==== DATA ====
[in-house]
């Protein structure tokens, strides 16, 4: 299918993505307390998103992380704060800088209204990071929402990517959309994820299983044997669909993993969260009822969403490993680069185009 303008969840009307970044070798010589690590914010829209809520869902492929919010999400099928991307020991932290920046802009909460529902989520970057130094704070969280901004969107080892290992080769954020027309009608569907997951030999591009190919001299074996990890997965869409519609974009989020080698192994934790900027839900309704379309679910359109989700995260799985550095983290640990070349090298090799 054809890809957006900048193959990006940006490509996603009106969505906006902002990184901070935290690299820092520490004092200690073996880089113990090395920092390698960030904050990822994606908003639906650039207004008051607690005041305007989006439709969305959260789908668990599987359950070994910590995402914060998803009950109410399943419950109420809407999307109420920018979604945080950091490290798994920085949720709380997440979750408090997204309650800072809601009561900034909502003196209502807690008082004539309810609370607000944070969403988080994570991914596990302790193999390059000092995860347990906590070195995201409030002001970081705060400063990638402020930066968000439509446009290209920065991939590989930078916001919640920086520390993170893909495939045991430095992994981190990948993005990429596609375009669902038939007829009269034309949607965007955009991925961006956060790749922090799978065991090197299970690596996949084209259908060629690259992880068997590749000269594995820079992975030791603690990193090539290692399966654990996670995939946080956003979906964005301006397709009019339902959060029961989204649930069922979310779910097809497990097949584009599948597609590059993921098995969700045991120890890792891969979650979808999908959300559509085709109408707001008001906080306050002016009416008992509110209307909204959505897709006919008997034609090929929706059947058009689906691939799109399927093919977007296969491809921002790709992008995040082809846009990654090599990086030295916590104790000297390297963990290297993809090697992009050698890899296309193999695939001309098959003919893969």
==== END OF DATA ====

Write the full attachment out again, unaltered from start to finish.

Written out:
[in-house]
């Protein structure tokens, strides 16, 4: 299918993505307390998103992380704060800088209204990071929402990517959309994820299983044997669909993993969260009822969403490993680069185009 303008969840009307970044070798010589690590914010829209809520869902492929919010999400099928991307020991932290920046802009909460529902989520970057130094704070969280901004969107080892290992080769954020027309009608569907997951030999591009190919001299074996990890997965869409519609974009989020080698192994934790900027839900309704379309679910359109989700995260799985550095983290640990070349090298090799 054809890809957006900048193959990006940006490509996603009106969505906006902002990184901070935290690299820092520490004092200690073996880089113990090395920092390698960030904050990822994606908003639906650039207004008051607690005041305007989006439709969305959260789908668990599987359950070994910590995402914060998803009950109410399943419950109420809407999307109420920018979604945080950091490290798994920085949720709380997440979750408090997204309650800072809601009561900034909502003196209502807690008082004539309810609370607000944070969403988080994570991914596990302790193999390059000092995860347990906590070195995201409030002001970081705060400063990638402020930066968000439509446009290209920065991939590989930078916001919640920086520390993170893909495939045991430095992994981190990948993005990429596609375009669902038939007829009269034309949607965007955009991925961006956060790749922090799978065991090197299970690596996949084209259908060629690259992880068997590749000269594995820079992975030791603690990193090539290692399966654990996670995939946080956003979906964005301006397709009019339902959060029961989204649930069922979310779910097809497990097949584009599948597609590059993921098995969700045991120890890792891969979650979808999908959300559509085709109408707001008001906080306050002016009416008992509110209307909204959505897709006919008997034609090929929706059947058009689906691939799109399927093919977007296969491809921002790709992008995040082809846009990654090599990086030295916590104790000297390297963990290297993809090697992009050698890899296309193999695939001309098959003919893969």